A man named George came over and sat with us and said, “I have a story to tell you.” I love stories and so he began:

I had a golden retriever named Bobby, bout the same size as your dog. We got him as a pup when I was in my late 60s. Shared years of sitting around and taking long walks. Bobby, my wife, Greta, and I were all growing old together. He had that same smile just like your dog here, Belle. When Bobby was 14 he was having a lot of difficulties — trouble walking and standing. Eating no longer seemed to hold the same pleasure. He was simply old and ailing and in great pain. He looked as miserable as he felt; that smile of his wasn’t there anymore. His eyes spoke volumes and if he could have spoken, words were unnecessary. They would have been redundant anyway. 

We decided we couldn’t watch him suffer like this anymore and took him to the vet. We felt it was best to give him peace and put him down. We left heartbroken saying our last goodbyes. We couldn’t bear to stay.

The vet called the next day, “I have something to tell you. Yesterday when you left, something changed with Bobby. He perked right up. We observed him and couldn’t follow through with putting him to sleep. Why not come over here and get him!” We were overjoyed to bring him home.

He was indeed like his old self and his smile was back. He ate a big dinner and curled up at my feet while I read a good book. Next morning, we found Bobby had died that night at the foot of our bed. You see, what happened is Bobby just wanted to come home to die and have us by his side.

George looked at me, “Good story, right?” “One of the best,” I said and thanked him for sharing it.

It truly was a great story how Bobby got his wishes without saying a word. I wish we could do the same about our care wishes when dying but it very rarely happens that way. And our silence on the topic of dying is associated with it being morbid and so we avoid the subject. But we need to have a plan about how we wish to die, where and what we want for care.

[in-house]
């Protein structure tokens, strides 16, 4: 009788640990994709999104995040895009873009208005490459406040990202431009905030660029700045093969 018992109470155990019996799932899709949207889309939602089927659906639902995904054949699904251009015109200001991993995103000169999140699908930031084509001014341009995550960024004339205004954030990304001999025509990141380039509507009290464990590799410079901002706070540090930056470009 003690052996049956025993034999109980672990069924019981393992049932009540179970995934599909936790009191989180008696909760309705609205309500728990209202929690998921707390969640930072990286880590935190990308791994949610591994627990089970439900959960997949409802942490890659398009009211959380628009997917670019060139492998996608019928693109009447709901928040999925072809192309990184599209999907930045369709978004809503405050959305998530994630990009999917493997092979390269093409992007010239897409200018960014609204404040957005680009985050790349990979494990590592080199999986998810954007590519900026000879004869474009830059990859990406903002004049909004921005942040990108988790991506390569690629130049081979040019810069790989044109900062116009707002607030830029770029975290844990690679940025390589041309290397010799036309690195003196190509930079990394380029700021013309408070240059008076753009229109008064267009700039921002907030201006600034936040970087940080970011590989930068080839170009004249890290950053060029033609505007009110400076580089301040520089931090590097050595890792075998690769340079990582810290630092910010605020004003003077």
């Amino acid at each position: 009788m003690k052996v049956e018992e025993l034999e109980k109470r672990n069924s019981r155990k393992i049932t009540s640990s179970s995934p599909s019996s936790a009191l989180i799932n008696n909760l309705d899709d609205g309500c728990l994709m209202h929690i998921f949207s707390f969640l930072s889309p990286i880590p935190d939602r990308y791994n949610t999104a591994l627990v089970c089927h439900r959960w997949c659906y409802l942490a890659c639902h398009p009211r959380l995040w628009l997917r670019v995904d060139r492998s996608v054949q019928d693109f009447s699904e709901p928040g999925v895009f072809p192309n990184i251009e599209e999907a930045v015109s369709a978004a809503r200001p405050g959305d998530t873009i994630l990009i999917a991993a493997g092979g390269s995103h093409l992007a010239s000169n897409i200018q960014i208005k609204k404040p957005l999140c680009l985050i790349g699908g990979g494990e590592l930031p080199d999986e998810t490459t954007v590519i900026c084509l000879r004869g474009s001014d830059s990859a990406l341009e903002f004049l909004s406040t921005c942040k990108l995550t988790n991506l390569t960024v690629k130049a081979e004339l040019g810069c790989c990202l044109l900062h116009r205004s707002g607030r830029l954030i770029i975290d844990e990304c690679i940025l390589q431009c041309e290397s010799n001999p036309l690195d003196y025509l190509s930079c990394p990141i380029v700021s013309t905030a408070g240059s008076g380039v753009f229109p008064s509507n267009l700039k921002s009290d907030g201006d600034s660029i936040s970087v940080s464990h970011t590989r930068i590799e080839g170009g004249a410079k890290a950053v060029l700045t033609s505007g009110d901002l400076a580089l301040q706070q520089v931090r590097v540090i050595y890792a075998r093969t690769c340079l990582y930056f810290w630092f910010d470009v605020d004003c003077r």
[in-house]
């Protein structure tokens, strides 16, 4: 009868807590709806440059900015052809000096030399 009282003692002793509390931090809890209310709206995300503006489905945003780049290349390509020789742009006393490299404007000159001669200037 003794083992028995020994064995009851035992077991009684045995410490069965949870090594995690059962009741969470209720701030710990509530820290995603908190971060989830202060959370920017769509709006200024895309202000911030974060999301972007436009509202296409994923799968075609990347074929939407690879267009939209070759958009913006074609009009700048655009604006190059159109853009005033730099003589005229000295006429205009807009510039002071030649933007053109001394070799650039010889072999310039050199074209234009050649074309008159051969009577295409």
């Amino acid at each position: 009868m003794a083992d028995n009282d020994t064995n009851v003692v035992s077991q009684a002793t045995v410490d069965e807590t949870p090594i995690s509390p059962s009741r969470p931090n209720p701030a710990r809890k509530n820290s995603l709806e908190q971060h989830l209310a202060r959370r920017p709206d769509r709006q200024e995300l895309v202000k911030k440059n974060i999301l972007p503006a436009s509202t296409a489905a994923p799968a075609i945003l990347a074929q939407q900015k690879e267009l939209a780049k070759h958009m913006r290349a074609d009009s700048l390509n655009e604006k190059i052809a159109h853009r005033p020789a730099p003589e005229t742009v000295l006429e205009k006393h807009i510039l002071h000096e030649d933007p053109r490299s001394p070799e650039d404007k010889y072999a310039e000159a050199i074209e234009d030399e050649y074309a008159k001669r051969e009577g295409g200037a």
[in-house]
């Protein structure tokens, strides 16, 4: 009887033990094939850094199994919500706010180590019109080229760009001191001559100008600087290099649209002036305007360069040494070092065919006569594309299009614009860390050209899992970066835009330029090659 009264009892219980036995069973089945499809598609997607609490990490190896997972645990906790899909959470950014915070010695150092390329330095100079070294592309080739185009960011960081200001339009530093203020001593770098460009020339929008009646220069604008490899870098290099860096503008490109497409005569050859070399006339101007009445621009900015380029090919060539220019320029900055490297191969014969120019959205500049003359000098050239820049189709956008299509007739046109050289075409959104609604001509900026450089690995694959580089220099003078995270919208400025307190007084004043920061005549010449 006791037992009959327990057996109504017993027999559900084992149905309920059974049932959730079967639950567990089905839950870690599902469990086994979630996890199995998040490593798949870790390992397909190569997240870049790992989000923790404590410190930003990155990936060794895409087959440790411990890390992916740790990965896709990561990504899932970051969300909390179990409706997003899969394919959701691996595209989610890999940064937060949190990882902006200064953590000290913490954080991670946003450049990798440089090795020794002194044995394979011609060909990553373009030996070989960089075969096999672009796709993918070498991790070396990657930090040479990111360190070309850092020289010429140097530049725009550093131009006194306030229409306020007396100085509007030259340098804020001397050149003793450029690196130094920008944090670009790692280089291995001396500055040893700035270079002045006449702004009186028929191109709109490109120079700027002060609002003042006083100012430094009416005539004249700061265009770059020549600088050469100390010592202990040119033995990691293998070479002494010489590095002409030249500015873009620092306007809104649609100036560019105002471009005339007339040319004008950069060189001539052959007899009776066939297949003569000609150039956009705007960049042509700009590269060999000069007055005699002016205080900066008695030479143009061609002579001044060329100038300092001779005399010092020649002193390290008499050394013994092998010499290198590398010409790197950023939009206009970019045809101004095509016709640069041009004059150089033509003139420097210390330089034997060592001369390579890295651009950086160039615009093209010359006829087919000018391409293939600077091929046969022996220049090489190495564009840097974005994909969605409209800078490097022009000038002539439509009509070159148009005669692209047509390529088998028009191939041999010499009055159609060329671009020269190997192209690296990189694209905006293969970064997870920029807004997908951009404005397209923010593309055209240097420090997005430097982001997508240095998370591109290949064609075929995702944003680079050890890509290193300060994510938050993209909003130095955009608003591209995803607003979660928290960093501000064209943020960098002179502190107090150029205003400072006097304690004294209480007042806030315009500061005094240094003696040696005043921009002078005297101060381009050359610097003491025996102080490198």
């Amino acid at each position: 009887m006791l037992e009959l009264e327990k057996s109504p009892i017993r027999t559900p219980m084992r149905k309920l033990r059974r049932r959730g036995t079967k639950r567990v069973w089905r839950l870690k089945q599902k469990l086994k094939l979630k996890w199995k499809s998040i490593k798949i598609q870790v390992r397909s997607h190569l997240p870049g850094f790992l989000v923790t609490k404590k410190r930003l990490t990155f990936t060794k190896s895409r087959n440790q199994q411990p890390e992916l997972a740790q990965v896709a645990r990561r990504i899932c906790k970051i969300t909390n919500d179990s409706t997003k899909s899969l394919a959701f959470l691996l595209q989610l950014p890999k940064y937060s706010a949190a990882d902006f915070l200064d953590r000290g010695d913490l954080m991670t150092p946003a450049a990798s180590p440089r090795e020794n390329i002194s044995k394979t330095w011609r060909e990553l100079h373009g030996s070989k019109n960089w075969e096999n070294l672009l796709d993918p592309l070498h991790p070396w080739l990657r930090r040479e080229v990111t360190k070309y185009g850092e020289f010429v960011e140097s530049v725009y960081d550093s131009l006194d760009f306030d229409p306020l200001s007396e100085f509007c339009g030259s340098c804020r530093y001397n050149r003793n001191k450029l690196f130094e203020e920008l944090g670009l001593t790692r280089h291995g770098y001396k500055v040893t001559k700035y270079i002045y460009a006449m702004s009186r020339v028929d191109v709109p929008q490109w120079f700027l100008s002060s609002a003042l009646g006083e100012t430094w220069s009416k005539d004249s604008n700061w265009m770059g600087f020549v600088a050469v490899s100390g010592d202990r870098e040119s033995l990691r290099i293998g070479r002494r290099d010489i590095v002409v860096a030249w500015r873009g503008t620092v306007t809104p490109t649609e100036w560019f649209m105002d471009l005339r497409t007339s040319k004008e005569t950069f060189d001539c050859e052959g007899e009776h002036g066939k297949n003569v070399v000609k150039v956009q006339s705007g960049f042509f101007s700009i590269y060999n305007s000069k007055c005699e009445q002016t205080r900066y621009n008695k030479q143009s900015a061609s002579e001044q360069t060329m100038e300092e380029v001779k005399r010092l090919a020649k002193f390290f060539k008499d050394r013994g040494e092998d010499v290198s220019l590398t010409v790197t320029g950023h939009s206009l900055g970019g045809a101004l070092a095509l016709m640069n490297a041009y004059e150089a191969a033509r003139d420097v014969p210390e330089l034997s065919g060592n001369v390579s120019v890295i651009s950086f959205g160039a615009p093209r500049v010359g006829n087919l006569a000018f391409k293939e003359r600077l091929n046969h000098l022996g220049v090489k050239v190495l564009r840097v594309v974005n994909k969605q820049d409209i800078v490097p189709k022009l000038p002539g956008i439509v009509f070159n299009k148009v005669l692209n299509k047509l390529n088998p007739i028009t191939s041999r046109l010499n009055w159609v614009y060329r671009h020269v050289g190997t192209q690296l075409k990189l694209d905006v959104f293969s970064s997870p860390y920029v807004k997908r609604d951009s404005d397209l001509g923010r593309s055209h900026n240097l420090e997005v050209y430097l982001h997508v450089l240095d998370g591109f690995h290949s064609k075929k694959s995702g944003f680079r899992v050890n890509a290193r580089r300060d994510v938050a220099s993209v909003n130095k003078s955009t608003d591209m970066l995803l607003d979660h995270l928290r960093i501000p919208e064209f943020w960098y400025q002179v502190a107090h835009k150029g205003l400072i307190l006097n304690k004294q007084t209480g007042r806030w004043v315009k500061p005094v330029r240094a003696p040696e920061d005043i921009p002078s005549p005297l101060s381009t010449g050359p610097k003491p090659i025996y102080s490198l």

Morrie Schwartz, the old professor and humanist in Mitch Albom’s book Tuesdays with Morrie, said some powerful words that speak to the heart of how we die in America and how we don’t want to think or talk about it, “There’s a better approach. To know you’re going to die, and to be prepared for it at any time. That’s better.”


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1_Our online social networkIt’s opening us up to talking about our mortality. Even though illness and death are still very much technically driven, there are now things like blogs, websites, Facebook, and twitter chat that are all about people dealing with dying and serious conditions because they offer a safe space where they can let it out and talk about it.

A few examples of websites where you can share your story are the Conversation Project, What Matters Most, and Compassion and Choices. Illness blogs like CaringBridge and CarePages offer a designated space for you, your family, and friends to keep posted and correspond. And now there’s Vine, a free iPhone app enabling users to create six-second videos for friends and fans, which has huge potential for connecting others with what we are dealing with.

All these avenues help us release what’s going on, what’s painful, and what’s confusing. And what’s most important, I think is the listening to yourself as your sharing all this. It’s therapeutic and helping to figure out choices. It’s supporting this whole idea of knowing yourself and what makes sense to you.

This is getting at advance care planning, taking time to have a talk about how you wish to die and preparing a plan that states your wishes for care when you cannot express them yourself. Two good examples of resources for writing down your wishes are Five Wishes and Caring Connections.

This post is about getting the word out, sharing wishes for care from person to person, from parent to child and child to parent. You can give yourself the gift of being treated the way you want when seriously ill or dying. You can give your family the gift of knowing that the care given is the care wanted. You can do this but only by knowing what you’re about and what makes sense to you.

What do you think? Is there something you want to share with us?

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Posted on May 9, 2013 by Diane Burnside Murdock